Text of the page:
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In my last column I talked about the futility of using straw man arguments in debates. A straw man is a statement of your opponent's belief or position which is wrong. I also said that the use of such arguments is usually due to ignorance, and advised that it is wise to actually research your opponent's position before going into battle if you don't want to look foolish.
There are some discussions, however, which will almost certainly result in the appearance of a straw man argument, and part of your research into your opponent's position is to predict such usages and be prepared for them. If you are not prepared, a straw man, like non sequitur, can divert the conversation, waste your time and make you, the recipient, look foolish, unprepared and maybe even dishonest.
There is an Internet tradition dating back to the days when Usenet was the most popular forum for discussion which still applies in the Facebook era. It is Godwin's Law, and in its original form was "As any Usenet thread gets longer, the probability that Hitler or the Nazis will be mentioned gets greater".
There needs to be a new such law which states that in discussions with certain classes of people, the probability that a straw man argument will surface increases with time.
Here are a few examples of inevitable straw men that will appear if you attempt to debate certain people.
Climate change deniers have three they regularly use. The first is attempting to confuse weather with climate. Where I live, the weather right now is hot and dry. Six months ago it was almost constantly raining; in four months the roads will be closed by snow (but not as often or with as much snow as happened 30 years ago). That's weather. Climate is weather events smoothed over time – the grapes in the vineyards now ripen a few weeks earlier than they did a decade or so ago, and before the recent rain (the heaviest for 50 years and coming at a different time of the year than farmers remember) the local dam was at its lowest for a very long time. The climate is changing, and one piece of evidence for this is increased variability of the weather.
Another straw man, which really should be called "cherry picking", is to point to a series of years that show a decreasing average temperature. This is a dishonest use of statistics and the sort of thing I was warned about in my first stats course at university. The third is to refer to and discredit research done by the Intergovernmental Panel on Climate Change. To quote from the IPCC's web site "It does not conduct any research nor does it monitor climate related data or parameters". But the deniers know that.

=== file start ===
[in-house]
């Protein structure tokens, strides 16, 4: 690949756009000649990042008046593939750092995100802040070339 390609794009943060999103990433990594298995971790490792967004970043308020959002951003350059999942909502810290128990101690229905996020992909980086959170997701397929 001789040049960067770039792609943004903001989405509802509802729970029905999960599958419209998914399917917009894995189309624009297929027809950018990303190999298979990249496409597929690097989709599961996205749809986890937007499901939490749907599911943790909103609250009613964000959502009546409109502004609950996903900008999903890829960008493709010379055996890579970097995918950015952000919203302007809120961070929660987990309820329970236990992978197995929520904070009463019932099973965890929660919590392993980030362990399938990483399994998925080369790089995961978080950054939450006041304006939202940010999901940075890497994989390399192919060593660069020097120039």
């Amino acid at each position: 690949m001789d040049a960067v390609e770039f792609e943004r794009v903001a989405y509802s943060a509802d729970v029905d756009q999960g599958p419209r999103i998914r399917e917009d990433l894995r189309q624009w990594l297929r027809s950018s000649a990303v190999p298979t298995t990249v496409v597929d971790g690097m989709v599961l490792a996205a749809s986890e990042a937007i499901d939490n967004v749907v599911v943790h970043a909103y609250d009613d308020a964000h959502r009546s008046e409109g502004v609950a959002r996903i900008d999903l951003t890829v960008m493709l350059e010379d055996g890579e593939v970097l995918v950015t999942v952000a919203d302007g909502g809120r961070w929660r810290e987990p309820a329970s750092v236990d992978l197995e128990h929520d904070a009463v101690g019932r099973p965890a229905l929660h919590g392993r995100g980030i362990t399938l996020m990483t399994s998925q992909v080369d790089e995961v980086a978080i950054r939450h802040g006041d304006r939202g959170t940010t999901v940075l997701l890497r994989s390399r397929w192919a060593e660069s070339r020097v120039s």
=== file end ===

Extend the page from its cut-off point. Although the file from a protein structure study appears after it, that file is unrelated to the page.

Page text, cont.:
Vaccine opponents also have several straw men that appear. One is that vaccines are "injected directly into the bloodstream", bypassing the body's natural protective barrier. No vaccines are injected into the bloodstream, but having to explain this can take up valuable time. Another is to claim that vaccines are not tested for safety. I once responded to this claim by linking to a list of several thousand scientific papers, only to be asked if I had read all of them myself and if I could confidently state that they weren't all the same single study constantly repeated. (Sometimes you just have to give up. I did.) They will often say "You claim that all vaccines are 100% effective and absolutely safe". No we don't, but again time can be wasted pointing this out.
The one which is always a lie because they know the truth is that vaccines contain "mercury". No childhood vaccine has contained the preservative thimerosal since 2000, and it is almost non-existent now. But the deniers know that.
There is also the regular claim from vaccine deniers and supporters of alternative "medicine" that the American Medical Association (and the Australian equivalent, because "AMA") controls the manufacture and distribution of vaccines and drugs. The AMAs (both of them) are non-compulsory doctors' trade unions and might have input into government policy decisions but don't make or enforce the rules.
The final group of regular straw man users is the creationists. They use too many to list here, but the best is probably "Evolution can't explain the origin of life". That isn't its job – evolution explains how we got to here from there. In one debate I tried to squash this by saying "God did it" but I was told that as an atheist I wasn't allowed to say that.
We have to resist using straw man arguments ourselves, but we always have to expect that some will come over the net towards us. Be like the Boy Scouts, and "Be Prepared".
This article was published as the Naked Skeptic column in the March/April 2017 edition of Australasian Science
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